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ESG Strategy: Think Regulation, Data, and Budget

By Matt Calabro, Co-Executive Director, Compliance Services, Confluence

Sustainable investing disclosures in the U.S. are currently governed by general fraud prohibitions in advertising and not by formally defined rules, apart from interpretive guidance issued by the SEC in 2010 about certain material impacts caused by climate change. In the absence of ESG regulations, investment managers have latitude to define relevant ESG factors when marketing their strategies. Such lack of standards can lead to “greenwashing “- or making claims that a strategy is more sustainable than it is.

 Matt Calabro, Confluence

But the end of that era may be coming soon. Earlier this year, the U.S. Securities and Exchange Commission (SEC) proposed a new rule requiring listed corporations to disclose climate-related risks affecting the corporation and information about greenhouse gas emissions. The SEC also proposed disclosure requirements for registered funds and investment managers making ESG claims. Final rules are still pending and would include adoption periods.

U.S. businesses and investment managers have seen increasingly more stringent climate transition and sustainability disclosures adopted in Europe over the past several years. Europe’s Sustainable Finance Disclosure Regulation (SFDR) requires the financial sector to include ESG information in annual reports and prospectuses. If adopted, the U.S. rules would bring the muscle of U.S. businesses towards the advancement and global convergence of technical standards.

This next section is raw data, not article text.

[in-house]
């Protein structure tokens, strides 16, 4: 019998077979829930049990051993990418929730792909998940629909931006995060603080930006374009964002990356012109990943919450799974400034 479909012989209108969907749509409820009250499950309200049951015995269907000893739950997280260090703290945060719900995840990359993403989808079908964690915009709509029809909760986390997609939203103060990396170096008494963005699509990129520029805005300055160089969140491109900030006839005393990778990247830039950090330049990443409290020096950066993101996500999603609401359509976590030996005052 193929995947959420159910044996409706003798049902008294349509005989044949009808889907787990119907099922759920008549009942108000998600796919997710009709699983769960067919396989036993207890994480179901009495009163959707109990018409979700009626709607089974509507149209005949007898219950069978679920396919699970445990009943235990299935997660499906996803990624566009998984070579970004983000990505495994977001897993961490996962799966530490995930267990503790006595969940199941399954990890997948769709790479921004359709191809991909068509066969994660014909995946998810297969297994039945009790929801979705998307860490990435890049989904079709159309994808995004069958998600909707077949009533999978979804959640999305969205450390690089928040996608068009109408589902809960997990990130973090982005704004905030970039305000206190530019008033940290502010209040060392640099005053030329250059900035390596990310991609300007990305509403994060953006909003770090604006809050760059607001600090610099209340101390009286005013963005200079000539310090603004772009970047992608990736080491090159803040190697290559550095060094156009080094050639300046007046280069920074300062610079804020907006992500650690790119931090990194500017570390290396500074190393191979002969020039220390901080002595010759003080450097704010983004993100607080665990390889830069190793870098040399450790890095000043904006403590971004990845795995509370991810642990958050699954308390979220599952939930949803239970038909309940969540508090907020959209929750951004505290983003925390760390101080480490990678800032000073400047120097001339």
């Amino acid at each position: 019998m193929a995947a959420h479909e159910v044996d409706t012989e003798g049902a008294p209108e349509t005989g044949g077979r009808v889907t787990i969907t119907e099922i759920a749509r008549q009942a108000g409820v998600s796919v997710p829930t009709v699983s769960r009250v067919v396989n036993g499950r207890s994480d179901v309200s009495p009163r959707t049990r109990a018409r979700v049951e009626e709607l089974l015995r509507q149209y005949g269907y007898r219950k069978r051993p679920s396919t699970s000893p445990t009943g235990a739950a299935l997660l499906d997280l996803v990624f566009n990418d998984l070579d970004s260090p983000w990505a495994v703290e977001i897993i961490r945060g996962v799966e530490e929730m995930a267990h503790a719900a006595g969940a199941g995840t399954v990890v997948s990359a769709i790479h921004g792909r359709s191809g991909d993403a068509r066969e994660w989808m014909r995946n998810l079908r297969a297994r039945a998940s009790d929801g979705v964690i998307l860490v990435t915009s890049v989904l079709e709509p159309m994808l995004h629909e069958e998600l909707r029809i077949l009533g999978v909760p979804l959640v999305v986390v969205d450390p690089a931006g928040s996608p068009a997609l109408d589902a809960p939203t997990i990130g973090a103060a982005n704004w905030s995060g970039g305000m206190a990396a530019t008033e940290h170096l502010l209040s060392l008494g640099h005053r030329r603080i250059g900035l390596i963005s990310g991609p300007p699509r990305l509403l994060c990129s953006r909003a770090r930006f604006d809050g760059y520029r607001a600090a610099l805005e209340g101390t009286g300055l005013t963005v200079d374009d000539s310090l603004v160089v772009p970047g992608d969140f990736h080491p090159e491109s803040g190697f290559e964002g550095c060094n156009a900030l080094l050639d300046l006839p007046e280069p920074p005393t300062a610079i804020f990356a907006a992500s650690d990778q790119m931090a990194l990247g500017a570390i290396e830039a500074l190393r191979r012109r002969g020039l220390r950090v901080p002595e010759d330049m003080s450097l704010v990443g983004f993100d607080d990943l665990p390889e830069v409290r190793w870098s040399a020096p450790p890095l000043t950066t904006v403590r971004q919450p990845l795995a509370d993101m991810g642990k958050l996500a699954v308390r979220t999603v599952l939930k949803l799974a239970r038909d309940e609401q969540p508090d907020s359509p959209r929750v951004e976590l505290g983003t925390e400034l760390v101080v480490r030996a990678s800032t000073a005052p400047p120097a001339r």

There are some key challenges for an investment manager in implementing an ESG strategy. It is critical that portfolio managers and traders are aligned with operations, compliance, and marketing teams. SEC actions against U.S. investment managers to date have centered on firms that have not lived up to their claims. Simply put, an investment manager needs to “walk the talk” and be able to show their work.  Challenges also exist in obtaining quality ESG data. Public companies are not required to make many ESG-related disclosures, creating inconsistent data, even within a particular industry. While several firms generate ESG ratings on public companies, there is no standardized approach. Different ratings firms weigh factors differently, potentially resulting in different outcomes and impacting an asset manager’s ability to gain valuable insights. Asset managers must often go to multiple vendors to cover all data gaps, which becomes a logistical and integration headache that consumes time and money.

Investment managers considering offering ESG strategies need to establish an effective ESG framework and implement a tailored solution. Here are three critical points to remember.